Farmers Need to be Paid a Fair Price for Their Produce to Stay in Business - Food

Farmers Need to be Paid a Fair Price for Their Produce to Stay in Business   by Alison Withers

in Food    (submitted 2011-07-10)

Copyright (c) 2011 Alison Withers

Consumers want to control the costs of weekly food shopping as they struggle to make ends meet in the aftermath of the global economic crisis.

In a country where four big supermarket chains control 80% of the food retail trade the supermarkets respond to shoppers' need to economise by offering special multiple deals, such as two-for-one offers and discounted prices on some products but the drawbacks are that these can encourage us to buy more than perhaps we can use and therefore some of what we buy is wasted.

Equally serious is that they are able to make these offers only by passing on production and packaging costs via their food processors and suppliers to the producers, the farmers.

Farmers in the UK have recently highlighted the problems they have in getting even a break-even price for their produce in a system where there are no written contracts between farmer and supplier and these intermediaries have binding contracts at fixed prices with the retailers regardless of changes to packaging and production costs.

It is estimated that 3000 small and medium sized UK farmers have been driven into poverty and out of business in the last decade.

The Government introduced legislation in 2010 creating a code of practise to ensure that retailers pay a fair price for farmers' produce, but there are many who argue that without the creation of an ombudsman with the power to investigate complaints from farmers and enforce fairness little will change.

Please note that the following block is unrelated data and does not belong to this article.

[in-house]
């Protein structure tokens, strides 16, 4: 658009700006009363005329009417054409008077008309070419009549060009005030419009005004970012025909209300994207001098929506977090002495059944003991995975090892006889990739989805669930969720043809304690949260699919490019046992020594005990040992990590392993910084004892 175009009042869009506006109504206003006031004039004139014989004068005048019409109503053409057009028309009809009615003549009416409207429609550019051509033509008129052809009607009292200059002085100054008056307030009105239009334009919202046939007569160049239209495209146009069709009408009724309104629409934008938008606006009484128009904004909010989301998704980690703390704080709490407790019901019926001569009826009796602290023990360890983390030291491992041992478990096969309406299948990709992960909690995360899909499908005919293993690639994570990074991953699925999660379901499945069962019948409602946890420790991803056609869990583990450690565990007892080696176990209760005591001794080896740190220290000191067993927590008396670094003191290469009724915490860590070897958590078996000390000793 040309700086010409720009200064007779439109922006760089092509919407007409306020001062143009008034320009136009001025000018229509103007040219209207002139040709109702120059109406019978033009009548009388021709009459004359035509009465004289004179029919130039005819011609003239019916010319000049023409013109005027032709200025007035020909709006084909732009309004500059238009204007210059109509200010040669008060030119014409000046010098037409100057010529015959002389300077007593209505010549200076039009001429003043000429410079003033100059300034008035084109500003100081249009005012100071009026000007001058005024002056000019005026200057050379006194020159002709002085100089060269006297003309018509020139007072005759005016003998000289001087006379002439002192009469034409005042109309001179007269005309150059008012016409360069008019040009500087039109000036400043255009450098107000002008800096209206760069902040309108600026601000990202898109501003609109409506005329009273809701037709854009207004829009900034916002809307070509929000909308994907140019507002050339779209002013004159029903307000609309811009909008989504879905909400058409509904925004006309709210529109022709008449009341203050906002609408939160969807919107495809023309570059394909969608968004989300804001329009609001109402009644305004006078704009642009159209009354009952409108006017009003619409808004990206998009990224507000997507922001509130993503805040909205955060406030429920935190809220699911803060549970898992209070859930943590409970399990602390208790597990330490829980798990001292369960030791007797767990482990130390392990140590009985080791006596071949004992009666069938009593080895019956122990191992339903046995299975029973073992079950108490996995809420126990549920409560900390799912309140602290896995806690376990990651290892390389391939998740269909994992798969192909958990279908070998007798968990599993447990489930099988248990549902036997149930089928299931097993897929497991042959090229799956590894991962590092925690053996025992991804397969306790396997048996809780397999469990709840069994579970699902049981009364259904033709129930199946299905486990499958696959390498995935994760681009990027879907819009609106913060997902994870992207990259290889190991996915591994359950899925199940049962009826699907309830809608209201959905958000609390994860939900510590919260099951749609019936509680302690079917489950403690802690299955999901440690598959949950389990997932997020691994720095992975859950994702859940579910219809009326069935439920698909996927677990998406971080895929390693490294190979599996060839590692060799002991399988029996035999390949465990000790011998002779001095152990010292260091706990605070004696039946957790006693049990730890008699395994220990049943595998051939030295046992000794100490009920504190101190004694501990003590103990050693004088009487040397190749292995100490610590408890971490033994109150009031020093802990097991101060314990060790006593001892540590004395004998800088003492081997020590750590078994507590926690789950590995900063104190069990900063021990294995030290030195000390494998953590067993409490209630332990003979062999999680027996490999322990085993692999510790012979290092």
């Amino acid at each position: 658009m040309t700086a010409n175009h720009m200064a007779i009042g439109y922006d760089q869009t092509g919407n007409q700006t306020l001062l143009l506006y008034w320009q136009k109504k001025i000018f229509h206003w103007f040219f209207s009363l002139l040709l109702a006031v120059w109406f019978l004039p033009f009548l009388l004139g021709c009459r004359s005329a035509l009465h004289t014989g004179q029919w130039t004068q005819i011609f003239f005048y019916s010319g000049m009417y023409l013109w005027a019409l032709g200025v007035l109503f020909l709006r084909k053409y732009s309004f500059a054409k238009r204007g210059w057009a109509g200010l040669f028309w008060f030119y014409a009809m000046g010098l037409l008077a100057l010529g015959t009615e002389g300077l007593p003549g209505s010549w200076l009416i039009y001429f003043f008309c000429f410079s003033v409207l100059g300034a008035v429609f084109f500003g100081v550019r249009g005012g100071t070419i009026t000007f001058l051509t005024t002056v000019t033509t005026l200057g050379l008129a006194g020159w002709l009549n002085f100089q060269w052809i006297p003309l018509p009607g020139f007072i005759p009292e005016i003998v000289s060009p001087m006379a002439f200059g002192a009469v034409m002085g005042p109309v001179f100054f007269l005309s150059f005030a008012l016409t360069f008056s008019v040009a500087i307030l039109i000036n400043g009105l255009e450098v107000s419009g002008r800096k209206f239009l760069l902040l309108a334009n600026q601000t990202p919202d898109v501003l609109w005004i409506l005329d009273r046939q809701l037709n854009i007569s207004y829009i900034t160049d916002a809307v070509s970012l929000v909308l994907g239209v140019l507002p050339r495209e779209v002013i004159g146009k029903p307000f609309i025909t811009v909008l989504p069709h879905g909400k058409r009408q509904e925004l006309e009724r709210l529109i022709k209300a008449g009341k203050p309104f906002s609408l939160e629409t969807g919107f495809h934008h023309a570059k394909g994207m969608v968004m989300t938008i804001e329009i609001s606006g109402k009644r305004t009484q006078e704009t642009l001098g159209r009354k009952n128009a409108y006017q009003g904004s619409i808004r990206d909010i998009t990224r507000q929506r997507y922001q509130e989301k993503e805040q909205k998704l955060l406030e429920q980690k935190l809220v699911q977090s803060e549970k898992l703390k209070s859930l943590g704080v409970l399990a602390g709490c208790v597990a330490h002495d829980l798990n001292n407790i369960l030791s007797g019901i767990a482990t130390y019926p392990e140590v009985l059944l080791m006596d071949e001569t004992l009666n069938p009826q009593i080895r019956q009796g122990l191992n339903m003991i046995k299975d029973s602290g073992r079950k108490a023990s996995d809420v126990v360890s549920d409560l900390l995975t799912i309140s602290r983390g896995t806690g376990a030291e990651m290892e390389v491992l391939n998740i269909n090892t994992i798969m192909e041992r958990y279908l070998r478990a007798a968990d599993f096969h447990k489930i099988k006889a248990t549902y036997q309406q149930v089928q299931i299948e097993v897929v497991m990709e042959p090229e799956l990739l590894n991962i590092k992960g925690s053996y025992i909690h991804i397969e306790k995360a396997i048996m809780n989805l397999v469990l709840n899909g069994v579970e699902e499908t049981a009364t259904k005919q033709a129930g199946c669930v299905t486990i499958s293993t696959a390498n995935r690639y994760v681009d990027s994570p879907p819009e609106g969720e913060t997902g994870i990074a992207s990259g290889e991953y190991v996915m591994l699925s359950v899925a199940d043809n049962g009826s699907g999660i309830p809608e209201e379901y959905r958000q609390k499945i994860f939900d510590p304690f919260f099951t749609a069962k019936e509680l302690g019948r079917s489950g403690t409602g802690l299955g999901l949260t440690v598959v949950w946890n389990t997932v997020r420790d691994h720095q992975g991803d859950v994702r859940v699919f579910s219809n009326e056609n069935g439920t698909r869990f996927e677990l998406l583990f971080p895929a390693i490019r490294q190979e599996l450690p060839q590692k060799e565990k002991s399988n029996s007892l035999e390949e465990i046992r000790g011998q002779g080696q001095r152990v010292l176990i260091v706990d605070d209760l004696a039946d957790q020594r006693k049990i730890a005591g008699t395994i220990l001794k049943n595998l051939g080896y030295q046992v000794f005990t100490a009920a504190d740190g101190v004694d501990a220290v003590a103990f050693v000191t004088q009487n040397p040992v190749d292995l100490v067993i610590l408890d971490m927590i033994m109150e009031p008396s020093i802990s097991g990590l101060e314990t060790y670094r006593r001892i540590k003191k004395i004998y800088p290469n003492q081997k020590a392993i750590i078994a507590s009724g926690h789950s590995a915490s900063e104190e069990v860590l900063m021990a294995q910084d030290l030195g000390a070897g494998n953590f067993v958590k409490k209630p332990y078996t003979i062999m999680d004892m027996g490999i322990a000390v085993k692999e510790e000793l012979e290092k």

It makes no sense to be forcing farmers out of business in the midst of increasing worries about food scarcity, shortages and food security across the world and with pressure on famers to not only increase production to cater for the projected rise in population but to do so in a way that is environmentally sustainable.

This problem is not confined to the UK. It affects small farmers everywhere and it raises the question of just how fair the Fairtrade movement's prices to farmers can be made to be, something that will be important to ethical consumers.

The UN's Food and Agriculture Organisation has just appointed a new director general, Jose Graziano, from Brazil. He will face several challenges, among them deciding what to do about foreign investment in agriculture and large-scale land acquisitions and also about staying in touch with the latest in scientific and technical knowledge.

This latter is information the FAO could pass on to farmers through its many projects across the world. A good example is the growing number of environmentally friendly low-chem agricultural products coming from the biopesticides developers' laboratories.

The FAO is in a good position to work with governments across the world to make training in their use, and affordable supplies available to their own small farmers and this could eventually benefit the farmers in getting a reasonable return for their efforts.